READ: Psalm 62, Ezekiel 19-21, Mark 6, Romans 13
Love inflicts pain, even as it does no harm (Rom. 13:10). True love repeatedly disappoints, hurts, confronts, refuses, and disciplines. This is certainly how God has loved us, and we should not expect to love others without hurting them. Love hurts but does not harm. God’s minister bears the sword, but not in vain (v. 4) and with the hope that long-term health will come from short-term faithful wounds. Silence can be cruel, and friends hold up mirrors and let the emperor know his zipper is down.
Ezekiel is commanded by the Lord to prophesy about a sharpened and polished sword (Eze. 21). This sword of the Lord despises the scepter (v. 13), does double damage, slays great men, and enters private chambers (v. 14). God’s ministers are told: Swords at the ready! Thrust right! Set your blade! Thrust left! Wherever you sword is ordered (v. 16). Those who represent Jesus are expected to be courageous in the wielding of His Word.
We try too hard to soften God’s truth. We know that we are take up the sword of the Spirit, but we turn the sword into an instrument of gentleness. Under what pretense is a sword ever used for comfort more than cutting? Even if the surgery is delicate, the knife still cuts, the sword still pierces. Various metaphors bring out the gentler aspects of God’s Word (light, seed to the sower and bread to the eater, God made flesh), but these aspects compliment; they do not diminish the reality of God’s Word as an instrument of war, attack, and offense. We are to have the truths of God condensed by life and words into attacking instruments that fear neither friend nor ruler, foe nor doubter. “And we do this,” the Bible says, “knowing the time, that the day is at hand” (Rom. 13:11).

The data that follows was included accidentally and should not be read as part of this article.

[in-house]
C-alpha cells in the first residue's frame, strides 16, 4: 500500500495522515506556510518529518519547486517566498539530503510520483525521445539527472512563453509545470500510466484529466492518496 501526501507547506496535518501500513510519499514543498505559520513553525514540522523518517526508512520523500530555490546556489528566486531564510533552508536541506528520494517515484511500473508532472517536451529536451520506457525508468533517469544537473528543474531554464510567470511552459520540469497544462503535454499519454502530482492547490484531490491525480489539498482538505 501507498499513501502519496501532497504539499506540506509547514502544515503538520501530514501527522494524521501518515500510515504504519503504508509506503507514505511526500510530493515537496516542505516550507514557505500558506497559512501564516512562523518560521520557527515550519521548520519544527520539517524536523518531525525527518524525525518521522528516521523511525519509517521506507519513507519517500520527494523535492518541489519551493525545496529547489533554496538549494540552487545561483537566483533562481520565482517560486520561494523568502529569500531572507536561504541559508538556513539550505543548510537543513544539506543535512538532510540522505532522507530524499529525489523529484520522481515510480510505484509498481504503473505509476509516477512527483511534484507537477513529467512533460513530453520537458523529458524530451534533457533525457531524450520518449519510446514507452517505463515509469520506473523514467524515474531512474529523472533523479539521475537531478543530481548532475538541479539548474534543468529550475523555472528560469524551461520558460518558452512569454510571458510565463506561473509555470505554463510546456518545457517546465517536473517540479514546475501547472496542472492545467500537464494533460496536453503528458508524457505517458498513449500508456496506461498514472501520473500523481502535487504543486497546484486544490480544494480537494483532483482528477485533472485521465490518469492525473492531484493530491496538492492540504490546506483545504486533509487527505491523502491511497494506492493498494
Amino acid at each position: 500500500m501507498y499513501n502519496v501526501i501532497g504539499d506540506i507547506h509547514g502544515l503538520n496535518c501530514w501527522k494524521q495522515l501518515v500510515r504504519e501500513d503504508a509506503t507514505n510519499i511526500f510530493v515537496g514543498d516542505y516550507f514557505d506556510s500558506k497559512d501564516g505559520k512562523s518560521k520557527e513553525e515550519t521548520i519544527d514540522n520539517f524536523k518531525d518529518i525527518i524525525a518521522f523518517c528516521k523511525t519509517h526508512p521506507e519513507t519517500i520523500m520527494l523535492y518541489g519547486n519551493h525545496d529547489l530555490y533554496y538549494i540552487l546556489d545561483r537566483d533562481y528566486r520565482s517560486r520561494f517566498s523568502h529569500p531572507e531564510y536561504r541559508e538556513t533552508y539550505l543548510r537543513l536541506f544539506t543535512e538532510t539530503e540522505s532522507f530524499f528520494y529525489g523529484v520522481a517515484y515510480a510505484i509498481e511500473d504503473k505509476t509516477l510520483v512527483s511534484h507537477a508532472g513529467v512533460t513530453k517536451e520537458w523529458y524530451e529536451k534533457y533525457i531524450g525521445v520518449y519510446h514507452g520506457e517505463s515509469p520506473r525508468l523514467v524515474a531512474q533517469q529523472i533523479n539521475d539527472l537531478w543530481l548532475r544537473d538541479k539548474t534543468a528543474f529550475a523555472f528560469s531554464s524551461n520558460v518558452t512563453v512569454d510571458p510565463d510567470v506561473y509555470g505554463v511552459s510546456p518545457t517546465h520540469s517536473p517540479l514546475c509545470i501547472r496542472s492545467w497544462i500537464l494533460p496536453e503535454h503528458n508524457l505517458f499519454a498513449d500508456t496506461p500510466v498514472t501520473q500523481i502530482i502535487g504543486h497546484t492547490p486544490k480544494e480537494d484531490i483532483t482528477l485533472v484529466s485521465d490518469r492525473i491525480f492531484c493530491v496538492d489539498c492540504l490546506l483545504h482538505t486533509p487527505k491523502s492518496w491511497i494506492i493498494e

The closer we get to the return of Jesus, the more important it is that our words are precise, true, sharp, and to the point. Times of terror and emergency do not allow the luxury needed for love by time. In crisis immediate action and instruction is the primary need, and love is expressed by shouting, shoving, pulling, pushing, pressing–not by a quiet, wordless multi-year demonstration. Love speaks. Love shouts. Love goes red in the face and cares not for appearances, perceptions, and debate. Urgent times do not allow for the luxury of dialogue. When ships are sinking, the loving shout out commands; they do not solicit feedback.
Every day that passes heightens the emergency of humanity. Every day brings us closer to the return of Jesus and final judgment. If we really love our neighbor, we will swing our sword at him. Not to harm him, but to hurt him in love.